[Excerpted from “Voluntaryism: The Political Thought of Auberon Herbert,” from the Journal of Libertarian Studies 2, no 4 (1978): 303–04.] Against what types of actions do a person’s rights provide moral immunity? Since person A’s having a right to something involves his moral freedom and prerogative to do with that thing as he chooses (provided that in so doing A does not prevent person B from exercising his rights), A’s rights are violated whenever he is prevented from doing as he chooses with what is rightfully his. Violations of rights consist in subverting a person’s choice about and disposal of what he owns. Since physical force (and the threat thereof) is the great subverter of choice, since this is the essential vehicle
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[Excerpted from “Voluntaryism: The Political Thought of Auberon Herbert,” from the Journal of Libertarian Studies 2, no 4 (1978): 303–04.]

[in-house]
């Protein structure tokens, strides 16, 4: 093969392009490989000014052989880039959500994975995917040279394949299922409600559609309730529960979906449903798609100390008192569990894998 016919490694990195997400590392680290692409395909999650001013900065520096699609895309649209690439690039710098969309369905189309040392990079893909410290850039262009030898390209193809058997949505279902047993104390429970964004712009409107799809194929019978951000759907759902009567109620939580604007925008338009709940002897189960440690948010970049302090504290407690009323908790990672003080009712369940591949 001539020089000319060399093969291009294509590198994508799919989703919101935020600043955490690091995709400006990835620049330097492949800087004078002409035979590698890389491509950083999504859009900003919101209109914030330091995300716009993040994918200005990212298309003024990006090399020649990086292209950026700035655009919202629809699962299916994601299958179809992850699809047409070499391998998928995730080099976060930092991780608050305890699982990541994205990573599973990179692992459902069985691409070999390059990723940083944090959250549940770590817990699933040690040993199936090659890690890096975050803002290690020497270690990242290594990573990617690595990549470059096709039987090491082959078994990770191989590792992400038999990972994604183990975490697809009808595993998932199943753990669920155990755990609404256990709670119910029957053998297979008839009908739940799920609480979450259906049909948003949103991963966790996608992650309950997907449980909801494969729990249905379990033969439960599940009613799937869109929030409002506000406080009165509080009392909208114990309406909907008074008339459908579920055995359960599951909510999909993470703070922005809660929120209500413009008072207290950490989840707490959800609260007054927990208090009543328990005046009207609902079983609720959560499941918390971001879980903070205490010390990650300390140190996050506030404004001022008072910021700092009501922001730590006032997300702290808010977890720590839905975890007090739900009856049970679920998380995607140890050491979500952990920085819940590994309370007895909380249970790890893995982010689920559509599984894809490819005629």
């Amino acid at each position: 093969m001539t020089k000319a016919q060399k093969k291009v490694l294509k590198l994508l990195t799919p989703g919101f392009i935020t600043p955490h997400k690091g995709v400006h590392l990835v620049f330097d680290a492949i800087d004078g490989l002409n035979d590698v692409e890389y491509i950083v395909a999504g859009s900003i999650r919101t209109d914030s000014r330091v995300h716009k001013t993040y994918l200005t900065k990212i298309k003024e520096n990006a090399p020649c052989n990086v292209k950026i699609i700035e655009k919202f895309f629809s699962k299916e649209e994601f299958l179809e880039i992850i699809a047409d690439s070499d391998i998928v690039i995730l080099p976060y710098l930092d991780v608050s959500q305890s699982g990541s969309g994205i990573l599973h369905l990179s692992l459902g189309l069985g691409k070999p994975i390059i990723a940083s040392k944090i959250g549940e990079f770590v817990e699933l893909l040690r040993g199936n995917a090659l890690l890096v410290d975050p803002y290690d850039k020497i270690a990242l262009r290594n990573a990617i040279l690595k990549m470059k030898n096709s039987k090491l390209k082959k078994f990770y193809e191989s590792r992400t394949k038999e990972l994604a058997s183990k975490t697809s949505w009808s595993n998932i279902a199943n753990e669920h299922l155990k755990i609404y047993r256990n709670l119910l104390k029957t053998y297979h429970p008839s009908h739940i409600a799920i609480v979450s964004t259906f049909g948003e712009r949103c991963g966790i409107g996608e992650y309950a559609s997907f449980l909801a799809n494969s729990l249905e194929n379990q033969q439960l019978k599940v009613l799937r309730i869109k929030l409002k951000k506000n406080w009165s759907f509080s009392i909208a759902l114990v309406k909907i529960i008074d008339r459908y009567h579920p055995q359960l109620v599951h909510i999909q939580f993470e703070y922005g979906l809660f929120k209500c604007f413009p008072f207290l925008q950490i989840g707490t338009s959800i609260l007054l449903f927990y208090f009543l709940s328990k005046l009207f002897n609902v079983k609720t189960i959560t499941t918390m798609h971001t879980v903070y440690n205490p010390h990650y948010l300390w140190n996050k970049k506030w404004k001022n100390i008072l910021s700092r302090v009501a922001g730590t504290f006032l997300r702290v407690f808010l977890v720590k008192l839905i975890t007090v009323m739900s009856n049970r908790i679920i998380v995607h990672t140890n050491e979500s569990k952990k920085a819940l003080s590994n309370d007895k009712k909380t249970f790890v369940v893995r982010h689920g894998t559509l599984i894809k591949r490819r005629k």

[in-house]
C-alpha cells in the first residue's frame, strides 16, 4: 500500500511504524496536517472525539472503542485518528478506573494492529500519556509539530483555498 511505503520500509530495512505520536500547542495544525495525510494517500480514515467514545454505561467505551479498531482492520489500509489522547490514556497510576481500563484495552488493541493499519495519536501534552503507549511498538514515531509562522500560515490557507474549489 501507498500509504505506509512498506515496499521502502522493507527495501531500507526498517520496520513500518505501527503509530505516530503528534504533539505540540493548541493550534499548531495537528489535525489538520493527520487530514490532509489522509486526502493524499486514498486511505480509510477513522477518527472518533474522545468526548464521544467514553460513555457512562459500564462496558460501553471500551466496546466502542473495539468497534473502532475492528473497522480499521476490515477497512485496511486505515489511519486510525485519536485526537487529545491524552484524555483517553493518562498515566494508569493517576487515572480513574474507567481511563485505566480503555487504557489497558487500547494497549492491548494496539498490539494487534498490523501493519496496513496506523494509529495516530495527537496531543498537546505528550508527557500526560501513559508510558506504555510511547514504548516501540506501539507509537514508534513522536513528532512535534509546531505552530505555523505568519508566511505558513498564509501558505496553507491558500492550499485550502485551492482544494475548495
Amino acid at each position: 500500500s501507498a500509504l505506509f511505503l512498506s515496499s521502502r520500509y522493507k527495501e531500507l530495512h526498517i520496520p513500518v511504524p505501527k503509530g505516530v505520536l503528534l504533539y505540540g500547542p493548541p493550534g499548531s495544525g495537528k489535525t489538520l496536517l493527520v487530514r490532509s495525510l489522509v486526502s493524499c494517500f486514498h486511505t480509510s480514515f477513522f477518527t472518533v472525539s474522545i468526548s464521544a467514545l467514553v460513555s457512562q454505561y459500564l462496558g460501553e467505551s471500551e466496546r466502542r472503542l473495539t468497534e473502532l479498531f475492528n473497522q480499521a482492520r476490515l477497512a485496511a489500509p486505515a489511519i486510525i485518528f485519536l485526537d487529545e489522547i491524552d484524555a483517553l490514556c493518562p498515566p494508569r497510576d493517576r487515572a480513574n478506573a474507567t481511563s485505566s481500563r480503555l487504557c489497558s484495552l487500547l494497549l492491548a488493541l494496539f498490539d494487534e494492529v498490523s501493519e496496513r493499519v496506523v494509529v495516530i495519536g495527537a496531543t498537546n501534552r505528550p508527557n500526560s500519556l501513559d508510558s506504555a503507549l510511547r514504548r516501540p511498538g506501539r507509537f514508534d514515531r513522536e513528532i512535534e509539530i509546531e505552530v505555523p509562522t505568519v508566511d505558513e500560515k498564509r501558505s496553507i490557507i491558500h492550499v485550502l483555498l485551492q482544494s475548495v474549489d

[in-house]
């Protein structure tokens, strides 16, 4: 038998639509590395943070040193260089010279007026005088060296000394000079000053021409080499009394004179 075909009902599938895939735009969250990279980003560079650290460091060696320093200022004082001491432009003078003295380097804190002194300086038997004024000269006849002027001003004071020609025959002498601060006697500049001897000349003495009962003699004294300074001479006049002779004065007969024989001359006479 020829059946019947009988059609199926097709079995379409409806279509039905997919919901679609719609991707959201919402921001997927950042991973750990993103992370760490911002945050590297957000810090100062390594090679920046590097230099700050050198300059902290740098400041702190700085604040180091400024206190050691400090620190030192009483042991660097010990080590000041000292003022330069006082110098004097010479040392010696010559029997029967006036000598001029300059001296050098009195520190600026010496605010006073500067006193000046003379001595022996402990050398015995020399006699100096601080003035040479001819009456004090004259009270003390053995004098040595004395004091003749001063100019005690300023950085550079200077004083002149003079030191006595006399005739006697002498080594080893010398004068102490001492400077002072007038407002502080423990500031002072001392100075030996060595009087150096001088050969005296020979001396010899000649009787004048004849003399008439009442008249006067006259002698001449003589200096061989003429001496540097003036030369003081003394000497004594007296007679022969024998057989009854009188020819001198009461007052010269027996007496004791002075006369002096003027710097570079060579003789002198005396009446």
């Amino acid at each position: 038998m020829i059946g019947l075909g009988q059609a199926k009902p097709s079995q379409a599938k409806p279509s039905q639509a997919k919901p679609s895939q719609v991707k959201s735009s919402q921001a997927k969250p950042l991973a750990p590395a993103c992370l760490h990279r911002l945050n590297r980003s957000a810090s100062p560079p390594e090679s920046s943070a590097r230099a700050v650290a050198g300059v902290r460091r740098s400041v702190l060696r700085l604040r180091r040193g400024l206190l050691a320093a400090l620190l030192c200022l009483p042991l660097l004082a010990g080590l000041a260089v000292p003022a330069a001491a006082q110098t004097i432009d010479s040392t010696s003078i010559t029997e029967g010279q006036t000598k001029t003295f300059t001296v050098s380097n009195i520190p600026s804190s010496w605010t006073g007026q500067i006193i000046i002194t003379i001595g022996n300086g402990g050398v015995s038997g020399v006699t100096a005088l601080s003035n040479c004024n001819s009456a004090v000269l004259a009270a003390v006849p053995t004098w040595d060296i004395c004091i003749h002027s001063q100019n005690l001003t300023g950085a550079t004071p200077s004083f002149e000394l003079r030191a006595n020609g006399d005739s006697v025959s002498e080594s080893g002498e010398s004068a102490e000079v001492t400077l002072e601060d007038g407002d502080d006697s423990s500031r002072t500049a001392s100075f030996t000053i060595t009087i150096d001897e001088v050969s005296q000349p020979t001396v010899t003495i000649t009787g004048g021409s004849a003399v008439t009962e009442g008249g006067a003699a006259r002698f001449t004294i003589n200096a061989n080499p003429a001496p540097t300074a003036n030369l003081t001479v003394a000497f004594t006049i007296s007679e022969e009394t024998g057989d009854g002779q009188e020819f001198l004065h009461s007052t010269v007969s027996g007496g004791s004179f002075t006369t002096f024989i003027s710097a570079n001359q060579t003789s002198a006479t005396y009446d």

Against what types of actions do a person’s rights provide moral immunity? Since person A’s having a right to something involves his moral freedom and prerogative to do with that thing as he chooses (provided that in so doing A does not prevent person B from exercising his rights), A’s rights are violated whenever he is prevented from doing as he chooses with what is rightfully his. Violations of rights consist in subverting a person’s choice about and disposal of what he owns. Since physical force (and the threat thereof) is the great subverter of choice, since this is the essential vehicle for the non-consensual use of persons, their faculties, and their properties, it is against force (and the threat thereof) that all persons have rights. In addition, persons have rights against being subjected to fraud. For fraud is simply a surrogate for, and the moral equivalent of, force. Fraud is the “twin-brother of force … which by cunning sets aside the consent of the individual, as force sets it aside openly and violently”.25